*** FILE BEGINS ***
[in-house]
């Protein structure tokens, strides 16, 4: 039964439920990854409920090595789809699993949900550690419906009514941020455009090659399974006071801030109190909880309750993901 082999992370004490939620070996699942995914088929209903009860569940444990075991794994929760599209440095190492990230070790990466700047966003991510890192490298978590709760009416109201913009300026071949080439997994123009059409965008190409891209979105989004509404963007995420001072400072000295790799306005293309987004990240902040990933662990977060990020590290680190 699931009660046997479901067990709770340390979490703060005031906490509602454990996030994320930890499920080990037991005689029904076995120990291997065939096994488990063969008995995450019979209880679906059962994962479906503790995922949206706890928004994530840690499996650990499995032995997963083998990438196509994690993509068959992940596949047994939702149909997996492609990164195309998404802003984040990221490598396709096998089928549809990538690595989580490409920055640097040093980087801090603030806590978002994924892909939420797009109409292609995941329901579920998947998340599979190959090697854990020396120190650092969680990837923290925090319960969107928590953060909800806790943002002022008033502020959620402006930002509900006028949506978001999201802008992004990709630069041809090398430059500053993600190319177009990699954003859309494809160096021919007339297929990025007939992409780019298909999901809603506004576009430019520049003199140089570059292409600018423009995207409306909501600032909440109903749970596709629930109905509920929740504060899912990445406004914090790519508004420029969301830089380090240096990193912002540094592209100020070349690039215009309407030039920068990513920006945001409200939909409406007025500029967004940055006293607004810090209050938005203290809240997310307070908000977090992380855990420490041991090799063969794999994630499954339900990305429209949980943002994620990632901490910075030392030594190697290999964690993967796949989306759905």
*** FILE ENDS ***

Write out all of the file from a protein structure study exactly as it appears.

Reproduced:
[in-house]
């Protein structure tokens, strides 16, 4: 039964439920990854409920090595789809699993949900550690419906009514941020455009090659399974006071801030109190909880309750993901 082999992370004490939620070996699942995914088929209903009860569940444990075991794994929760599209440095190492990230070790990466700047966003991510890192490298978590709760009416109201913009300026071949080439997994123009059409965008190409891209979105989004509404963007995420001072400072000295790799306005293309987004990240902040990933662990977060990020590290680190 699931009660046997479901067990709770340390979490703060005031906490509602454990996030994320930890499920080990037991005689029904076995120990291997065939096994488990063969008995995450019979209880679906059962994962479906503790995922949206706890928004994530840690499996650990499995032995997963083998990438196509994690993509068959992940596949047994939702149909997996492609990164195309998404802003984040990221490598396709096998089928549809990538690595989580490409920055640097040093980087801090603030806590978002994924892909939420797009109409292609995941329901579920998947998340599979190959090697854990020396120190650092969680990837923290925090319960969107928590953060909800806790943002002022008033502020959620402006930002509900006028949506978001999201802008992004990709630069041809090398430059500053993600190319177009990699954003859309494809160096021919007339297929990025007939992409780019298909999901809603506004576009430019520049003199140089570059292409600018423009995207409306909501600032909440109903749970596709629930109905509920929740504060899912990445406004914090790519508004420029969301830089380090240096990193912002540094592209100020070349690039215009309407030039920068990513920006945001409200939909409406007025500029967004940055006293607004810090209050938005203290809240997310307070908000977090992380855990420490041991090799063969794999994630499954339900990305429209949980943002994620990632901490910075030392030594190697290999964690993967796949989306759905």